|Publication number||US6385668 B1|
|Application number||US 09/288,763|
|Publication date||May 7, 2002|
|Filing date||Apr 8, 1999|
|Priority date||Apr 8, 1999|
|Publication number||09288763, 288763, US 6385668 B1, US 6385668B1, US-B1-6385668, US6385668 B1, US6385668B1|
|Inventors||Terry Gene Gaddess, Mark Wellbrock|
|Original Assignee||Lucent Technologies Inc.|
|Export Citation||BiBTeX, EndNote, RefMan|
|Patent Citations (14), Referenced by (26), Classifications (20), Legal Events (4)|
|External Links: USPTO, USPTO Assignment, Espacenet|
This invention relates generally to systems having multiple hardware elements and in particular to computerized systems having a distributed architecture in which system functionality is distributed among a plurality of subordinate hardware elements, and is more particularly directed toward computerized systems in which reconfiguration and maintenance of the subordinate hardware elements is routinely performed.
The earliest electronic systems, such as the first digital computers, included only one level of intelligence. The first computers, in other words, included a single central processing module that performed all computer operations. Memory devices and input/output (I/O) devices were generally connected to the central processing module via address, data, and control bus structures that allowed for complete control of these additional computer system elements by the central processing module.
As computer systems evolved, and processor elements became cheaper and more widely available, there was a general trend toward the implementation of intelligent subordinate modules that could perform certain elementary tasks, thus freeing up the central processing resource for primary computation. This distribution of system intelligence began with the development of the intelligent I/O processor, and spread quickly into other areas of computer system design. Once it became possible to include a fairly high level of intelligence within a particular subordinate system element, a degree of independence was achieved that made it unnecessary for a complete address, data, and control bus structure to be extended to every subordinate element. All that was generally required was the establishment of a simple interface that permitted exchange of data, control and status information between the central processor and the subordinate module or peripheral. These interfaces often took the form of serial busses for the sake of hardware economy.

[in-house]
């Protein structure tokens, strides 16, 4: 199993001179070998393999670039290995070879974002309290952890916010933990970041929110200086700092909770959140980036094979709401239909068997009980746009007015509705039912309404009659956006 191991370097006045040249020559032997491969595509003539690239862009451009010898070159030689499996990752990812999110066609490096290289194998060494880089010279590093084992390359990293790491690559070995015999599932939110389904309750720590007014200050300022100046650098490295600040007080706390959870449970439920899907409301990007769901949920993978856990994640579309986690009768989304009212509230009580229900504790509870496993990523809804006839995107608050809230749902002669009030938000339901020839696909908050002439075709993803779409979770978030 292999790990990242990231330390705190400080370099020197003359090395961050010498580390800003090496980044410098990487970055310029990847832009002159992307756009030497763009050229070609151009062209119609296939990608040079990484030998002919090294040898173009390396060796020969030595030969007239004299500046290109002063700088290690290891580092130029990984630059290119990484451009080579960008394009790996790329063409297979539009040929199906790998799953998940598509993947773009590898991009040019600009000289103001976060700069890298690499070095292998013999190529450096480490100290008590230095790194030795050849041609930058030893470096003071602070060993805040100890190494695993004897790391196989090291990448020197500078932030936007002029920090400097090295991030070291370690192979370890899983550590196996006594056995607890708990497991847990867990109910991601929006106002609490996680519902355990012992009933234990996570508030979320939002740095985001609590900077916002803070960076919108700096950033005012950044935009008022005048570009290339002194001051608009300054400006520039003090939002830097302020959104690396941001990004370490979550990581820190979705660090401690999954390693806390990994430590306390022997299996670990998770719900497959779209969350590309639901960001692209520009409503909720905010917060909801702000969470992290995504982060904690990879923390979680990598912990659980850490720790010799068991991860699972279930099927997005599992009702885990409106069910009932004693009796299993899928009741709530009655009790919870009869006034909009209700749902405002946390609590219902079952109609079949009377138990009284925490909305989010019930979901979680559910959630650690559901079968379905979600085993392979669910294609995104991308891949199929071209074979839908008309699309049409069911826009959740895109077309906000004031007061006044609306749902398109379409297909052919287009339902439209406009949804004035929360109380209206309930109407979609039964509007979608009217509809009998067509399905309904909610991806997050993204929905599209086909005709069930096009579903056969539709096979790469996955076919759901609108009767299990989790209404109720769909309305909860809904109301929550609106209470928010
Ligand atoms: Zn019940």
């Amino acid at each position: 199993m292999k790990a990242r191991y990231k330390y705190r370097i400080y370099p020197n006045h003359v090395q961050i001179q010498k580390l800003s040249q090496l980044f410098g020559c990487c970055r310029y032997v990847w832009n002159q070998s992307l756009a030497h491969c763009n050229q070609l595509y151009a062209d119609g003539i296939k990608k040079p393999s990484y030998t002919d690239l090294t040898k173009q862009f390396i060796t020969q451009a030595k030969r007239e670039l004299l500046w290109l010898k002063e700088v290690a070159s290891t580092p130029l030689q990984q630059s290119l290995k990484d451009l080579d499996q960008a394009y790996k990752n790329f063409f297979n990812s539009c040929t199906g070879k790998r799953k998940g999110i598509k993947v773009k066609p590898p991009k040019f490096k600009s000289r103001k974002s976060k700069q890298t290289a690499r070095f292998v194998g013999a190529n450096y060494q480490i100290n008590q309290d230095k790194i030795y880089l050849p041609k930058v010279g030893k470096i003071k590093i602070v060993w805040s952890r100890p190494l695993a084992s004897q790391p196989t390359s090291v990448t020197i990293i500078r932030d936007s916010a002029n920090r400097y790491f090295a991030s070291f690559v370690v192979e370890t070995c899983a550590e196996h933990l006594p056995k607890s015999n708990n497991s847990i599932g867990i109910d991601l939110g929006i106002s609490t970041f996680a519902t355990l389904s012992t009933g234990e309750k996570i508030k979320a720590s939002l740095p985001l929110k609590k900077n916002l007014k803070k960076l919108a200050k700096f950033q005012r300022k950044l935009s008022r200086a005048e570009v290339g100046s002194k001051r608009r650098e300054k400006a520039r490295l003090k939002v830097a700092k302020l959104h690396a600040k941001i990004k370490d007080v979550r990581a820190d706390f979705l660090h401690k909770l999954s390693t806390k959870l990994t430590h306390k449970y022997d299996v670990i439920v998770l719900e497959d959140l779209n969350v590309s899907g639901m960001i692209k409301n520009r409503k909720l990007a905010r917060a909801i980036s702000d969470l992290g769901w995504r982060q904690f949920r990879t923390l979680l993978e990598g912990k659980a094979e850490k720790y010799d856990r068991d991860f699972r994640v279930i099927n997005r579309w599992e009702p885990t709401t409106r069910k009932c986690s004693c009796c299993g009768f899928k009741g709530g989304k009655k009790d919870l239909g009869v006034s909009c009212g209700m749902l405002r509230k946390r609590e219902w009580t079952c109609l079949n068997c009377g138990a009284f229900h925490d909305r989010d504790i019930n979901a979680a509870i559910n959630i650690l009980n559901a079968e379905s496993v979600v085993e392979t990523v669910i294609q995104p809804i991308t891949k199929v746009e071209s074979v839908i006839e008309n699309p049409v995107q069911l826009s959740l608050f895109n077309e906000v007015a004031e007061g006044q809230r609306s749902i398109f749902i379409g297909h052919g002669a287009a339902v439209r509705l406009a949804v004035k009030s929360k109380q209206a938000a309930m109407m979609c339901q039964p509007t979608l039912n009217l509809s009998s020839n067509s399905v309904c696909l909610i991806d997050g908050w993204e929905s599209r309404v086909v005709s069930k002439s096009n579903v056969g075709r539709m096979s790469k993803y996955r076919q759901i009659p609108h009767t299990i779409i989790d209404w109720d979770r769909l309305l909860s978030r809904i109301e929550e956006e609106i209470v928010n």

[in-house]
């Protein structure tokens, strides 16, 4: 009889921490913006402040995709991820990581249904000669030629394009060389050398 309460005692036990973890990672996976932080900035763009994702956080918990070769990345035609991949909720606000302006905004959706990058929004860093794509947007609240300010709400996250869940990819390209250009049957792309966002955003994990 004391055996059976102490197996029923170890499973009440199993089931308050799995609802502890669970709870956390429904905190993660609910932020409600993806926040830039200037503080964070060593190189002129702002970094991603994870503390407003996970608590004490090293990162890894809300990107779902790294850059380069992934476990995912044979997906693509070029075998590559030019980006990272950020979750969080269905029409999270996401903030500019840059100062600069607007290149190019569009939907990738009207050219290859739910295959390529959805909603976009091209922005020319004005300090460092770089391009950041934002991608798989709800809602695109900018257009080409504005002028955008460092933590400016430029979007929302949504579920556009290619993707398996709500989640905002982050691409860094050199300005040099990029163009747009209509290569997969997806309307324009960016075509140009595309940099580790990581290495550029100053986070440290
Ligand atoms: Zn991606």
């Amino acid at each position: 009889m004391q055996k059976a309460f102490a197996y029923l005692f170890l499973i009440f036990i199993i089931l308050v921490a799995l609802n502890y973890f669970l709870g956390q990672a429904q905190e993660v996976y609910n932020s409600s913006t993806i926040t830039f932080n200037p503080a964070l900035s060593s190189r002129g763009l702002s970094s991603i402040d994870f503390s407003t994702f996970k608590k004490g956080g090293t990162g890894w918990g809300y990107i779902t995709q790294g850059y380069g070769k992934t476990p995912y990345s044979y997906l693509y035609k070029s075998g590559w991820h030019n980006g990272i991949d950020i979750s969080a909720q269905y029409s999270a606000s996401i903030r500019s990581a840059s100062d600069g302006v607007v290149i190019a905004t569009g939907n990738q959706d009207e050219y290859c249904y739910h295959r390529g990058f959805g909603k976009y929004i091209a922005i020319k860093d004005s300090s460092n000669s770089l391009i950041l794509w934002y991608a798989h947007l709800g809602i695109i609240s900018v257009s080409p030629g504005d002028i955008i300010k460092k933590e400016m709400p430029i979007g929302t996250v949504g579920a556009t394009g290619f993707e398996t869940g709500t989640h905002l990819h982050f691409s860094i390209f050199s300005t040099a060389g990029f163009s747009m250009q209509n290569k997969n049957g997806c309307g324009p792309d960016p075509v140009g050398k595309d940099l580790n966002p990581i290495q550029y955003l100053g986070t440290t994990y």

Once the independence of subordinate modules was clearly established, development of new and improved intelligent peripherals became widespread and competitive. Although consequent price reductions and improved performance benefited system purchasers, the central processor was steadily losing control of the peripherals. Although this loss of control was consistent with the pervasive notion of distributed architectures, and did not generally cause problems with system operation, an increasing lack of commonality between the core processor units and the peripheral devices within a system began to cause problems with system configuration and maintenance, since these were functions that the core processor, of necessity, needed to retain.
The distributed architecture continued to invade electronic systems generally, rather than being restricted to computer systems in particular. In telecommunications switching, for example, an electronic switching system can be viewed as a massively distributed system with one or more central processing resources in communication with a plurality of subordinate hardware elements, each with one or more processors of its own. Although such distribution of computing power results in performance enhancements in terms of speed and economy of execution for telecommunications switching applications, it also gives rise to problems of its own.